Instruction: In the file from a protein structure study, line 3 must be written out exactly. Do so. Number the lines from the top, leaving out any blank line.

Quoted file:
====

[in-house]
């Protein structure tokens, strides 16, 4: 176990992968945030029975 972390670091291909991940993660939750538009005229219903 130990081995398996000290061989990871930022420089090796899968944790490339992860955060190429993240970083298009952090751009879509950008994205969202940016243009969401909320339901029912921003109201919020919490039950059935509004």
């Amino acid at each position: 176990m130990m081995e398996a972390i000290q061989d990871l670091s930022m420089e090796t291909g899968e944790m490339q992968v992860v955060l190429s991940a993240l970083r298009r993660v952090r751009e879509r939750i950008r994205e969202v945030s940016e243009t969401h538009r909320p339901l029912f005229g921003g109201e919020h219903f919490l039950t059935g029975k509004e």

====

């Amino acid at each position: 176990m130990m081995e398996a972390i000290q061989d990871l670091s930022m420089e090796t291909g899968e944790m490339q992968v992860v955060l190429s991940a993240l970083r298009r993660v952090r751009e879509r939750i950008r994205e969202v945030s940016e243009t969401h538009r909320p339901l029912f005229g921003g109201e919020h219903f919490l039950t059935g029975k509004e």